Last Updated on February 4, 2016, by eNotes Editorial. Word Count: 230
Adil, Alev. “Translating Orhan Pamuk.” Times Literary Supplement, no. 5008 (26 March 1999): 17.
Adil responds to Güneli Gün's defense of her use of colloquial American English in her translations of Pamuk's novels.
Freely, Maureen. Review of Snow, by Orhan Pamuk. Cornucopia 5, no. 26 (2002): 42.
Freely evaluates the strengths and weaknesses of Snow.
Innes, Charlotte. “Istanbul Expressed.” Nation 260, no. 12 (27 March 1995): 425-28.
Innes offers a positive assessment of The Black Book and discusses the novel's examination of the universal quest for identity.
LeClair, Tom. “Nabokov in Anatolia.” Nation 264, no. 13 (7 April 1997): 38-9.
LeClair compares and contrasts Pamuk's The New Life with the novels of Vladimir Nabokov.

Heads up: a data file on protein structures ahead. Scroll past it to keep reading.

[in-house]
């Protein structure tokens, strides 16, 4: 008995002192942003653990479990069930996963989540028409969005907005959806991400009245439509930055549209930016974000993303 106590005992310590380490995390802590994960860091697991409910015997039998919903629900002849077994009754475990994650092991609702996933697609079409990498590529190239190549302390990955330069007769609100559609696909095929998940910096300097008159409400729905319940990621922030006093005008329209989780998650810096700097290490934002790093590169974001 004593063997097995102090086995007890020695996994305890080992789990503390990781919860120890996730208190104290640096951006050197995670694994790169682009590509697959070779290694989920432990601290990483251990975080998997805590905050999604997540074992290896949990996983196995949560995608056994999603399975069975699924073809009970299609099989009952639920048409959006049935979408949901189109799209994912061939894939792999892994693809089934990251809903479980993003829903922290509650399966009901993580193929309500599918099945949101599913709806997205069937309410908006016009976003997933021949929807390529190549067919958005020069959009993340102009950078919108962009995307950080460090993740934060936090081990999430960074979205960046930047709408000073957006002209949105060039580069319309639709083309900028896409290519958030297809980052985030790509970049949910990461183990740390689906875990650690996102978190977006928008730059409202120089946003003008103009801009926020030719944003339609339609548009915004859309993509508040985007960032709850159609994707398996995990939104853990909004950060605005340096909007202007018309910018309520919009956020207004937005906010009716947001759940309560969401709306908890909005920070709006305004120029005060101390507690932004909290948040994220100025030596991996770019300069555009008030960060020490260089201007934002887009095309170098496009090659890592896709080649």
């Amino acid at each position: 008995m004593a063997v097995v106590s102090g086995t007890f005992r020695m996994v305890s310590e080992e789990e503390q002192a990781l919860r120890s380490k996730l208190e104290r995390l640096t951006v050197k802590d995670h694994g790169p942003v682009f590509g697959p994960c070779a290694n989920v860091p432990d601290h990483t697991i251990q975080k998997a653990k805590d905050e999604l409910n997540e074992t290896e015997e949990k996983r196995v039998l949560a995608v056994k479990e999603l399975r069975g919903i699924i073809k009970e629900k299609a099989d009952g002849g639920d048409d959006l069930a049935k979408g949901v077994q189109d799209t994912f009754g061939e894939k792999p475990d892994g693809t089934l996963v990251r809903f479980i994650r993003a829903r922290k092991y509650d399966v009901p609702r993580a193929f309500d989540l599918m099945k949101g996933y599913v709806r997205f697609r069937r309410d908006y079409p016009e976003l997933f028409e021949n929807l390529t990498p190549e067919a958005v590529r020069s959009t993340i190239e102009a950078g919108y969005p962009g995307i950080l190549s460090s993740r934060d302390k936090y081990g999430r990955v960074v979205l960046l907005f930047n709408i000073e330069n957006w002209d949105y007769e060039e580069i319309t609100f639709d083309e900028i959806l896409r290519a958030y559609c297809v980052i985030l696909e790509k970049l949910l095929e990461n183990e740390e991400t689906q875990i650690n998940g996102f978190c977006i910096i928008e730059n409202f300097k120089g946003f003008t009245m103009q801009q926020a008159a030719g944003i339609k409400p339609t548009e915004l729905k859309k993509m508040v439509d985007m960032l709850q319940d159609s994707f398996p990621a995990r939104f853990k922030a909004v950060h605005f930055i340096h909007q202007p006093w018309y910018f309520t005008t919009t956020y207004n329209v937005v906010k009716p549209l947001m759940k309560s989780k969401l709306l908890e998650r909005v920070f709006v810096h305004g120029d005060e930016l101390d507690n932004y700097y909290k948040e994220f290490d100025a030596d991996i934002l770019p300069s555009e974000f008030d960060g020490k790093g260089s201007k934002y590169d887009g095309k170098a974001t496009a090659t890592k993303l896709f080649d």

Mason, David. “Letter from Turkey.” Hudson Review 55, no. 2 (summer 2002): 182-93.
Mason discusses his recent travels to Turkey and his meeting with Pamuk while in Istanbul.
McGrath, Patrick. “Dark and Fantastic Invention.” Washington Post Book World 25, no. 7 (12 February 1995): 6.
McGrath explores the theme of modern Turkish identity in The Black Book, describing the novel as “a sustained metaphysical disquisition on themes of memory and identity.”
Morrow, Bradford. “Falling between the Pages.” Washington Post Book World 27, no. 28 (13 July 1997): 11.
Morrow praises The New Life as “a stylish, allegorical evocation of contemporary Turkey poised on the brink of transformation.”
Additional coverage of Pamuk's life and career is contained in the following sources published by the Gale Group: Contemporary Authors, Vol. 142; Contemporary Authors New Revision Series, Vol. 75; Contemporary World Writers, Ed. 2; and Literature Resource Center.
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